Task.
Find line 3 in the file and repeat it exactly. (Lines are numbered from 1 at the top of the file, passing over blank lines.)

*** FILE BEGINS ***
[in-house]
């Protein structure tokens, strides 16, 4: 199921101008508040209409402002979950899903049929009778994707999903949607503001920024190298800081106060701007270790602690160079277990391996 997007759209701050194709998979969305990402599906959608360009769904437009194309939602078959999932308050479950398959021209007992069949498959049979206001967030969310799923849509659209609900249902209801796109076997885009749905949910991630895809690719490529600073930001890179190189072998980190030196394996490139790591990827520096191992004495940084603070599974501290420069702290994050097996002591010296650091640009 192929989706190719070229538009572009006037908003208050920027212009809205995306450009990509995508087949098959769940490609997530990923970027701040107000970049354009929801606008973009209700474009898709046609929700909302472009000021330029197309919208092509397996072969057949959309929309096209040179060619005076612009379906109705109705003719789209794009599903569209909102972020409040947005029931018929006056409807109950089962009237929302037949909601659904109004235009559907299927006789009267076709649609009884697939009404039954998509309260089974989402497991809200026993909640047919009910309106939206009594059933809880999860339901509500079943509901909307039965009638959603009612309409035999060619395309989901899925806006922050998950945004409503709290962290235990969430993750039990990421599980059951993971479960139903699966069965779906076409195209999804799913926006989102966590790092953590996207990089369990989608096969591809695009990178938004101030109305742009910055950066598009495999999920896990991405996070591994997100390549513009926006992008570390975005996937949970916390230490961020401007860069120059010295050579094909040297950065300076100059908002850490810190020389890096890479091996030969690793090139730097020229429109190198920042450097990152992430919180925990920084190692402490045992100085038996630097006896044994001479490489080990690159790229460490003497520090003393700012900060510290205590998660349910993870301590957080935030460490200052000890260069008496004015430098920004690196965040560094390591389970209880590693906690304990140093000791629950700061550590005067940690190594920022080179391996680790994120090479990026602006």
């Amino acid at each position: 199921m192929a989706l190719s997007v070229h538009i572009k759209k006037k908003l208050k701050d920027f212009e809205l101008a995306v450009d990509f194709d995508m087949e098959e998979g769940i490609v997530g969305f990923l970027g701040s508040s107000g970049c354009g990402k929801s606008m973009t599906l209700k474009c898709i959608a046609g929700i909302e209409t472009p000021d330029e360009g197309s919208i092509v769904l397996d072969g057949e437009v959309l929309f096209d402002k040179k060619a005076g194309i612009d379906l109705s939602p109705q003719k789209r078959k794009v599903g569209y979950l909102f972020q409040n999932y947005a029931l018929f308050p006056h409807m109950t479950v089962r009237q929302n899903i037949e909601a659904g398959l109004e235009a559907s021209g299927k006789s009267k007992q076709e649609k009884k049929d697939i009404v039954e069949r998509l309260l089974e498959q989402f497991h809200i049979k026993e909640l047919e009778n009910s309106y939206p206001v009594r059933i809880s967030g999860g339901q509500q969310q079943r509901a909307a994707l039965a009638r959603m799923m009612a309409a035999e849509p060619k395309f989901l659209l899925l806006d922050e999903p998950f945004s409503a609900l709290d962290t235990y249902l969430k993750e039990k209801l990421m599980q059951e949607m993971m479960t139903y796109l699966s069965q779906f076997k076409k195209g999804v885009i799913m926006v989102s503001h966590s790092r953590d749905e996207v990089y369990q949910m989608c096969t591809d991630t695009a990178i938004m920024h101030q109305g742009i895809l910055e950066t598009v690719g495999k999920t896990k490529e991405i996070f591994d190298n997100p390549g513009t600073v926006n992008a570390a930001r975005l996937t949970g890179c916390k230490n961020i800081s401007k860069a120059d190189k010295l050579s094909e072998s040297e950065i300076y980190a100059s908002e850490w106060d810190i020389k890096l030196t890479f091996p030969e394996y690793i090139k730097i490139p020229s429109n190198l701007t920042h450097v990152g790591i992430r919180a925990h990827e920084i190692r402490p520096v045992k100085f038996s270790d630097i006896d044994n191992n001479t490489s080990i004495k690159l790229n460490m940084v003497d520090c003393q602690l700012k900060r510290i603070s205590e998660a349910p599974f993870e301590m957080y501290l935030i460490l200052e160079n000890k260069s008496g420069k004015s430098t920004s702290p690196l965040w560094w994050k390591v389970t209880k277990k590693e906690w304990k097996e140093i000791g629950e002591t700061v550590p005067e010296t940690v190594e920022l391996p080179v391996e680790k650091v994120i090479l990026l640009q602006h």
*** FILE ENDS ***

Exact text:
């Amino acid at each position: 199921m192929a989706l190719s997007v070229h538009i572009k759209k006037k908003l208050k701050d920027f212009e809205l101008a995306v450009d990509f194709d995508m087949e098959e998979g769940i490609v997530g969305f990923l970027g701040s508040s107000g970049c354009g990402k929801s606008m973009t599906l209700k474009c898709i959608a046609g929700i909302e209409t472009p000021d330029e360009g197309s919208i092509v769904l397996d072969g057949e437009v959309l929309f096209d402002k040179k060619a005076g194309i612009d379906l109705s939602p109705q003719k789209r078959k794009v599903g569209y979950l909102f972020q409040n999932y947005a029931l018929f308050p006056h409807m109950t479950v089962r009237q929302n899903i037949e909601a659904g398959l109004e235009a559907s021209g299927k006789s009267k007992q076709e649609k009884k049929d697939i009404v039954e069949r998509l309260l089974e498959q989402f497991h809200i049979k026993e909640l047919e009778n009910s309106y939206p206001v009594r059933i809880s967030g999860g339901q509500q969310q079943r509901a909307a994707l039965a009638r959603m799923m009612a309409a035999e849509p060619k395309f989901l659209l899925l806006d922050e999903p998950f945004s409503a609900l709290d962290t235990y249902l969430k993750e039990k209801l990421m599980q059951e949607m993971m479960t139903y796109l699966s069965q779906f076997k076409k195209g999804v885009i799913m926006v989102s503001h966590s790092r953590d749905e996207v990089y369990q949910m989608c096969t591809d991630t695009a990178i938004m920024h101030q109305g742009i895809l910055e950066t598009v690719g495999k999920t896990k490529e991405i996070f591994d190298n997100p390549g513009t600073v926006n992008a570390a930001r975005l996937t949970g890179c916390k230490n961020i800081s401007k860069a120059d190189k010295l050579s094909e072998s040297e950065i300076y980190a100059s908002e850490w106060d810190i020389k890096l030196t890479f091996p030969e394996y690793i090139k730097i490139p020229s429109n190198l701007t920042h450097v990152g790591i992430r919180a925990h990827e920084i190692r402490p520096v045992k100085f038996s270790d630097i006896d044994n191992n001479t490489s080990i004495k690159l790229n460490m940084v003497d520090c003393q602690l700012k900060r510290i603070s205590e998660a349910p599974f993870e301590m957080y501290l935030i460490l200052e160079n000890k260069s008496g420069k004015s430098t920004s702290p690196l965040w560094w994050k390591v389970t209880k277990k590693e906690w304990k097996e140093i000791g629950e002591t700061v550590p005067e010296t940690v190594e920022l391996p080179v391996e680790k650091v994120i090479l990026l640009q602006h």